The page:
Monday, June 21, 2010

The Evolution of an Off-Grid Life

Wednesday, February 24, 2010

The evolution of an off-grid life

As you know, we live off the grid. We live a pretty posh and comfortable life now (most of the time), but it hasn't always been that way! I thought I would take a minute and tell you how we got from "there" to "here".

When we first moved into our shouse, almost 10 years ago, we had no electricity, no running water, no drains - nothing that would resemble "normal". We had an 11 year old, a 4 year old and a 1 year old. We built our shouse as a shop, and with no foresight at all and neglected to put windows in it - mostly. We did have two windows... one in our "bedroom" and one in the "bathroom". I use the words bedroom and bathroom loosely because we had just one big room, with areas divided by group of furniture. We had no sheet rock on the walls, just insulation. No electrical wiring, no plumbing. It was pretty rustic! We hauled water from the neighbors (even though we had drilled a well - we still had to put in a pump and a pressure tank and get a generator to pump the water). We had a milk cow, so we went through about 35 gallons of water a day just for her! That didn't include drinking water for us or water for laundry, cooking, dishes and cleaning. We used a bucket with bags (located in our shed) for a bathroom. I did laundry on the wood cookstove and hung it in front of the stove to dry. In the beginning, we used Aladin lamps for light, but found they required CONSTANT attention! They provided good light, but I couldn't leave them unattended for a minute, or they would catch fire and a $7.00 mantle would go up in flames! We also had a Petromax multi-fuel lantern that was made in Germany, and was supposed to be the best. It was fussy to say the least. I would light it when I was schooling the children, because it was the only light we could see by and not get headaches. It was complicated and dodgy and it leaked like a sieve. One day it caught my kitchen table on fire and I threatened to take it outside and shoot it with the shotgun! Finally, my folks brought us two Coleman lamps. Joy!!! We could see and didn't have to battle the Aladin's or the Petromax.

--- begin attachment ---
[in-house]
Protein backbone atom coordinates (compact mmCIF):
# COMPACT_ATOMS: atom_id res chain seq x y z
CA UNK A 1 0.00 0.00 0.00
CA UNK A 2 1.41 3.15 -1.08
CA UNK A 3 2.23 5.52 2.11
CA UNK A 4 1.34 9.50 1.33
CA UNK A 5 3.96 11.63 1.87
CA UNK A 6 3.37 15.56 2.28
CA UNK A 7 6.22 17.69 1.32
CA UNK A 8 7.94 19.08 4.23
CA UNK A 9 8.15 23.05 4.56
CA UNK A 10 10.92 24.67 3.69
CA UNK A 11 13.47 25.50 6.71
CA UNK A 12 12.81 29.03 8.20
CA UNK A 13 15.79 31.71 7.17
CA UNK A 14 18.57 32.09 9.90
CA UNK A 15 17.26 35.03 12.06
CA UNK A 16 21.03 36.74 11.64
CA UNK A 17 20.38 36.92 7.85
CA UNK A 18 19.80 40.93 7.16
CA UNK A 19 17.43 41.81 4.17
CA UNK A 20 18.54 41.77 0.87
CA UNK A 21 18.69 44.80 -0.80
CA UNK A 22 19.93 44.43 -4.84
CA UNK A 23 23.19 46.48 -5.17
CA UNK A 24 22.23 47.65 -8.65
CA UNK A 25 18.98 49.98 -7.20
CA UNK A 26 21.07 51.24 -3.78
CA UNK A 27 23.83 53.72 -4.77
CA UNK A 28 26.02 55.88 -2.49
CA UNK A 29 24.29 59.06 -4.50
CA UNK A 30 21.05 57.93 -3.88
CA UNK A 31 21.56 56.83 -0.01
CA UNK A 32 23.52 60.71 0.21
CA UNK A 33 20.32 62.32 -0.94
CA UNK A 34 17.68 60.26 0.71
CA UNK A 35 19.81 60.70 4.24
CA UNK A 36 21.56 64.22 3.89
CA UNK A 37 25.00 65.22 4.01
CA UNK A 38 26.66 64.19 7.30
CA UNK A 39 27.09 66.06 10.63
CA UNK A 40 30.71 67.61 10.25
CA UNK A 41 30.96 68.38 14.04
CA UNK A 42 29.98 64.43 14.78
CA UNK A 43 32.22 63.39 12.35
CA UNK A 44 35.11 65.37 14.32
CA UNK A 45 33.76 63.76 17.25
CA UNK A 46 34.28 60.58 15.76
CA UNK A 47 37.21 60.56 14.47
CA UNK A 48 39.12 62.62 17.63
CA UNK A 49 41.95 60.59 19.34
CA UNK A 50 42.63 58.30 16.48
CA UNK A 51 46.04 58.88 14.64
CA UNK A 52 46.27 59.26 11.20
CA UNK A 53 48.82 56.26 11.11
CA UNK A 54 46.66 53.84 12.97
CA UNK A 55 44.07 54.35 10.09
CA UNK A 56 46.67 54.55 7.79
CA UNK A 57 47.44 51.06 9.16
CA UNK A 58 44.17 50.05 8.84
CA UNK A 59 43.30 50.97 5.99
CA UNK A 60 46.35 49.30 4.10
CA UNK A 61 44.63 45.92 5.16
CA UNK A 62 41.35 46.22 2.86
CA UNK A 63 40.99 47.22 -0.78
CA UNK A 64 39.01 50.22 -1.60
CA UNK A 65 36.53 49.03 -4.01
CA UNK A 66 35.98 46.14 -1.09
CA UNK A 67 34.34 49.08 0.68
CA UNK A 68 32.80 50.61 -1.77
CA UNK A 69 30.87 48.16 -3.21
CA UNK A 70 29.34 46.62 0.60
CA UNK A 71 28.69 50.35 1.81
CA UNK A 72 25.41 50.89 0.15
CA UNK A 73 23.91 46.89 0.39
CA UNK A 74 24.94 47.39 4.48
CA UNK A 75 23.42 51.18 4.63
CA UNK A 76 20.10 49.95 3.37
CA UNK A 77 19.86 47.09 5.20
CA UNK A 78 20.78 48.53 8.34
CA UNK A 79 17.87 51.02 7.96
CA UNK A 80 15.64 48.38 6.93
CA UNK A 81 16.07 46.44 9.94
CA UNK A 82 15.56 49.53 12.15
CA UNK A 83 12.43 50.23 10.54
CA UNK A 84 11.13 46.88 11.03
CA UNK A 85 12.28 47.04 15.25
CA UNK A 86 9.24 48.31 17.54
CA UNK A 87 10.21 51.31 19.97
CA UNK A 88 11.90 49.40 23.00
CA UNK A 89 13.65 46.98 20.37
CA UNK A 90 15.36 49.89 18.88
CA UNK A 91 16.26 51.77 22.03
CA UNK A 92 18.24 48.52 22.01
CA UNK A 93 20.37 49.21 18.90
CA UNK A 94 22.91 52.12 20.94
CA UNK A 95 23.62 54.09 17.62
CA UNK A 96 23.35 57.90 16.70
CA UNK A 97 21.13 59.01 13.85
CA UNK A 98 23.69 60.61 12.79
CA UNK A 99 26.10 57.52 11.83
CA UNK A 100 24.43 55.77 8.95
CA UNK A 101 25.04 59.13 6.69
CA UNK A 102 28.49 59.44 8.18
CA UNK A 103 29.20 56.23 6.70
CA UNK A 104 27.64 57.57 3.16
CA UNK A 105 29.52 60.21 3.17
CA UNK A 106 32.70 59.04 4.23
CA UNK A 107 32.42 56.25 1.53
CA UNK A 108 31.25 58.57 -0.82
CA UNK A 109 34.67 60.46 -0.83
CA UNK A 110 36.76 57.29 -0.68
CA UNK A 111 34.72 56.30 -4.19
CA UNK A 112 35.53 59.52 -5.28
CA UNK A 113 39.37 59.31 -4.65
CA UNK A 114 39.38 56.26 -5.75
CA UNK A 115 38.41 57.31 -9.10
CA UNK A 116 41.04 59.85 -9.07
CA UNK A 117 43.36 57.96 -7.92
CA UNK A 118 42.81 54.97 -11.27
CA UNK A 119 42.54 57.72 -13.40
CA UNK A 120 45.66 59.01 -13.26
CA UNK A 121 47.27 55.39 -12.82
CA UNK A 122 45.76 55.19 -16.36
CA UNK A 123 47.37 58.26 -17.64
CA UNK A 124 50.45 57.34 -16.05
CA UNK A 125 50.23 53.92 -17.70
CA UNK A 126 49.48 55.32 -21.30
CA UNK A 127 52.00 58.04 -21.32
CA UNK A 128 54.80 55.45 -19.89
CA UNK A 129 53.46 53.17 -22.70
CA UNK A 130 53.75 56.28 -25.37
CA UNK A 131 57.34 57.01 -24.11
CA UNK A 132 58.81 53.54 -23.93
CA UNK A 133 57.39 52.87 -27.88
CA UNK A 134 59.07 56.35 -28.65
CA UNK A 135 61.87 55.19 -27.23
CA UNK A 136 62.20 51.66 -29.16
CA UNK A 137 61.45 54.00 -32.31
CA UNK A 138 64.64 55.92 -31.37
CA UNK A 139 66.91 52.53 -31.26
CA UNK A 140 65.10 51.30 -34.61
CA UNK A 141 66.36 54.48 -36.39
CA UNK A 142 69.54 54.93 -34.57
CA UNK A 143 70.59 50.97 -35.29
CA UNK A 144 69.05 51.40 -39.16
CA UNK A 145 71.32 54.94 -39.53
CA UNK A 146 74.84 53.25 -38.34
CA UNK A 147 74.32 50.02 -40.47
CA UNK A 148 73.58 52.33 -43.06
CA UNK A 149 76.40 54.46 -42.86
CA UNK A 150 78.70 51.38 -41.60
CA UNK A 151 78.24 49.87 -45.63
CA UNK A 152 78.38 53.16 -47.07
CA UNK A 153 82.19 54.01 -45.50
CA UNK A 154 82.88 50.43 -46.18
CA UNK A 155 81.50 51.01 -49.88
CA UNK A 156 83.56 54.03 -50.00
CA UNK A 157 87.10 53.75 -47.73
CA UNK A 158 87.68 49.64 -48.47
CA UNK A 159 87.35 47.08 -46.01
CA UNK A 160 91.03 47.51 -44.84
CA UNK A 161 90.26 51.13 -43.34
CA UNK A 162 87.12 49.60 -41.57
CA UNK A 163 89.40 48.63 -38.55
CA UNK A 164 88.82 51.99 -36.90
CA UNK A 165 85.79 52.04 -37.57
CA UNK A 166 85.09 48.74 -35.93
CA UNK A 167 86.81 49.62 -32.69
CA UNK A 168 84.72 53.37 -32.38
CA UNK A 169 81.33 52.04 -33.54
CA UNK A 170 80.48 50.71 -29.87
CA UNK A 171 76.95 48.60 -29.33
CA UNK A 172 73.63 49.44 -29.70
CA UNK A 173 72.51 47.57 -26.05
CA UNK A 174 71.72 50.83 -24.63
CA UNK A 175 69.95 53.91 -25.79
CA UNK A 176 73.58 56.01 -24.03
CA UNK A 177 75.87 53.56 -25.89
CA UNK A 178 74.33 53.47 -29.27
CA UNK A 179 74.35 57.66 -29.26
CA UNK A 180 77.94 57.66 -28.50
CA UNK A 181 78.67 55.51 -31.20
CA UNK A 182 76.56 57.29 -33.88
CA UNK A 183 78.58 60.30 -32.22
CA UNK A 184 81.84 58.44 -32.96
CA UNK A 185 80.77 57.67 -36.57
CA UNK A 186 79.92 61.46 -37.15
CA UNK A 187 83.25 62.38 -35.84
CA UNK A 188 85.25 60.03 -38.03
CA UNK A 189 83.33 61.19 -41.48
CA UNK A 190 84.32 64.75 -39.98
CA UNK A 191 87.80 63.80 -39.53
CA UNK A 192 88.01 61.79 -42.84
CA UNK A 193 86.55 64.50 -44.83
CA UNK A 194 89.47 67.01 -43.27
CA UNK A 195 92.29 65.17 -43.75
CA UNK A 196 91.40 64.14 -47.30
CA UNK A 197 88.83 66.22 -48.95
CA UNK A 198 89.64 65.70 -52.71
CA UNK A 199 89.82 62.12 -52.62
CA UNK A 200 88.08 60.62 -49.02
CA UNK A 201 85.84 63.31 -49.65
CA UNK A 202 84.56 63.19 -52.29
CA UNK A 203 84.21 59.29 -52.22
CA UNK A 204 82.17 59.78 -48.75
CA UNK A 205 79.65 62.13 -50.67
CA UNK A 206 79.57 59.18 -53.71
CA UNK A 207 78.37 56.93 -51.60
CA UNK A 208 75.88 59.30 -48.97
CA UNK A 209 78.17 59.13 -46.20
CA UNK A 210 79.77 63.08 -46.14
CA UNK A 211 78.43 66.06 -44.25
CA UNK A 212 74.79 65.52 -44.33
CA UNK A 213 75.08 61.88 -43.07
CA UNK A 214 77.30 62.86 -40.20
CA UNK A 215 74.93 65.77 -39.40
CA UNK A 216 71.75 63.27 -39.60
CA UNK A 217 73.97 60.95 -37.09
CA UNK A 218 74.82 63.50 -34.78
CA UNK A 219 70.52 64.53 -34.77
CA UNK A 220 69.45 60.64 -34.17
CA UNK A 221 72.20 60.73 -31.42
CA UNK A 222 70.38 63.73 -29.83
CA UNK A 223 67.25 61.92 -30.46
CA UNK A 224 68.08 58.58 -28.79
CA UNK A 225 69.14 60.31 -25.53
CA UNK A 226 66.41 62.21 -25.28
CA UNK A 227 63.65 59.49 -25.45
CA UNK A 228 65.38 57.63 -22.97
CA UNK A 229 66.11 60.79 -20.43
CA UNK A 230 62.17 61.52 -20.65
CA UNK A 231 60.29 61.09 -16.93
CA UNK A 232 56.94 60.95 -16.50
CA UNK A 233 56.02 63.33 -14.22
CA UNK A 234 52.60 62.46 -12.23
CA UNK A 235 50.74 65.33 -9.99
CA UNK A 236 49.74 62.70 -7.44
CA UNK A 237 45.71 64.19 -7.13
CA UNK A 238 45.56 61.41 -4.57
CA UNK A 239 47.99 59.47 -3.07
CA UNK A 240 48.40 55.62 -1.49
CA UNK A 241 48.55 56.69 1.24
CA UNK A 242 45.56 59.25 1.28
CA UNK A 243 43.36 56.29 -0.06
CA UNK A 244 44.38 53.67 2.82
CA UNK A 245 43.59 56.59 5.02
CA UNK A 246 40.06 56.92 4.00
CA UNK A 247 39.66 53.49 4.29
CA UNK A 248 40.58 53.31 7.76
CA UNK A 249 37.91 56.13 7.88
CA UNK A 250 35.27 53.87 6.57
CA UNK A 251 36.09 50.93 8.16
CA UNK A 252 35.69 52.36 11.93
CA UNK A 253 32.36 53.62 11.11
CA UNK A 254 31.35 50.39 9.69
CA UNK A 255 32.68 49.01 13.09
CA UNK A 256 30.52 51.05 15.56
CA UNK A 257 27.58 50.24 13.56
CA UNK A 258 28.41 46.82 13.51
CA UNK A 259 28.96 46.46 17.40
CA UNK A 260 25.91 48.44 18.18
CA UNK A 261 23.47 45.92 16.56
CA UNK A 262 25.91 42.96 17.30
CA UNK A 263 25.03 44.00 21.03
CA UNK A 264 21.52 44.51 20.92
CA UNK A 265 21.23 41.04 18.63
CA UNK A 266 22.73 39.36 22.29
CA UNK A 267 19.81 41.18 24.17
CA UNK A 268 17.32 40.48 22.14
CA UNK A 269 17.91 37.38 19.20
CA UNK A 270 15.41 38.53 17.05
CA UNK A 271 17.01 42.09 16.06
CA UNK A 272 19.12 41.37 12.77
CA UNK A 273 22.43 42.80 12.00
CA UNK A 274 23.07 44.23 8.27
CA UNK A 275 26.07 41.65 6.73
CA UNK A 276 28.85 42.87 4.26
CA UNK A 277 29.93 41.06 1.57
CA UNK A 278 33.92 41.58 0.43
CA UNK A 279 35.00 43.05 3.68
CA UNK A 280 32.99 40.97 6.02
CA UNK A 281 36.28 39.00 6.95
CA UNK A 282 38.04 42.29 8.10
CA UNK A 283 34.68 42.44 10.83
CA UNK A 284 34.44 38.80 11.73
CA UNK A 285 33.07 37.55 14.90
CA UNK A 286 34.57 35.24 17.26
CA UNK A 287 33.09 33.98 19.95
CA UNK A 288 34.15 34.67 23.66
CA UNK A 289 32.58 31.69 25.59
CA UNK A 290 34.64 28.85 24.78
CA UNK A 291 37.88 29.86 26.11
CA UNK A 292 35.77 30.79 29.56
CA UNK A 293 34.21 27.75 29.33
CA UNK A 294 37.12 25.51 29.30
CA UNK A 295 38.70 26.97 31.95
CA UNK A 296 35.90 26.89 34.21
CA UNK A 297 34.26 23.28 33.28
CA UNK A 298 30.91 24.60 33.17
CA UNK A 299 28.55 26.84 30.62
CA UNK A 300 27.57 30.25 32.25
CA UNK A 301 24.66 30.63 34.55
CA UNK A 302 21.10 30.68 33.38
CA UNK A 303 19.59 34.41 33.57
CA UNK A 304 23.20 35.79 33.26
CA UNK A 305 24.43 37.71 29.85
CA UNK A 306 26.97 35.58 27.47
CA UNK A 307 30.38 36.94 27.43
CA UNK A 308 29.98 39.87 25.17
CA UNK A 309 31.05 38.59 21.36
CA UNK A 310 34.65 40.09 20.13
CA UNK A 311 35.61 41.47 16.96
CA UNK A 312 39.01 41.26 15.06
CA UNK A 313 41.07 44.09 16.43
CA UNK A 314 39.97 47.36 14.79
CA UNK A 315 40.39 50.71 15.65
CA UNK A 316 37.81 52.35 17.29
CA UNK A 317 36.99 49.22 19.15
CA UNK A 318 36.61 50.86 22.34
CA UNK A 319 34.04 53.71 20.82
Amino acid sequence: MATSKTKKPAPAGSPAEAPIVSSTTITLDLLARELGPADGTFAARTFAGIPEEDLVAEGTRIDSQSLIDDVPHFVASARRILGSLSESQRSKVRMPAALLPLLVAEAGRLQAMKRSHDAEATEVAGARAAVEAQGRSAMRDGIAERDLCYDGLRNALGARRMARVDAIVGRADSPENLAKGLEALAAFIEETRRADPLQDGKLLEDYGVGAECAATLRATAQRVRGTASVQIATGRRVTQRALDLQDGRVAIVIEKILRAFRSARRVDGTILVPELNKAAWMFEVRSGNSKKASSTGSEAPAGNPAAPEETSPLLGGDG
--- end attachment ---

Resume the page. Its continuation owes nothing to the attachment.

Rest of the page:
After hauling water for about 3 months, we put a pump in our well, got a generator, (a Chinese diesel - that is another story) plumbed the house (after a fashion) and had cold running water. I was in heaven! I even got a sink and drains!!! I still had to heat water on the stove, but that was nothing! We could take baths in our bathtub, wash dishes in the sink and I didn't have to haul water for laundry or for watering the animals. We did have to start the generator any time the pressure tank was out of water, but that was a pleasure after the months of hauling water.

The first Thanksgiving in our shouse we were thankful indeed! My folks spent they day with us, helping my husband install a window in the living room and another one in the kids' room upstairs. We had a turkey dinner, cooked in the wood cookstove, fellowship by lantern light and hearts overflowing with thankfulness. It was truly a Thanksgiving to remember.

After about a year and a half, my husband wired our house for electricity and we bought a used Trace inverter. My husband arranged for his buddy (with a boom on his truck) to deliver our first battery bank - two HUGE forklift batteries. Our lanterns were on their last legs, it was getting dark, and the guys were in the shed fiddling with hooking up the batteries.  My husband came in, flipped on the inverter and.....nothing. He went to the bathroom, adjusted the inverter and suddenly light, electric light, flooded the room! I looked around in horror - my house was filthy! By the light of the Coleman's it had looked romantically cluttered, but by the light of harsh fluorescent shop lights, it was hideous! I almost cried "turn of the lights", but refrained. Instead I started cleaning. If your were to ask my kids, they would say I haven't stopped!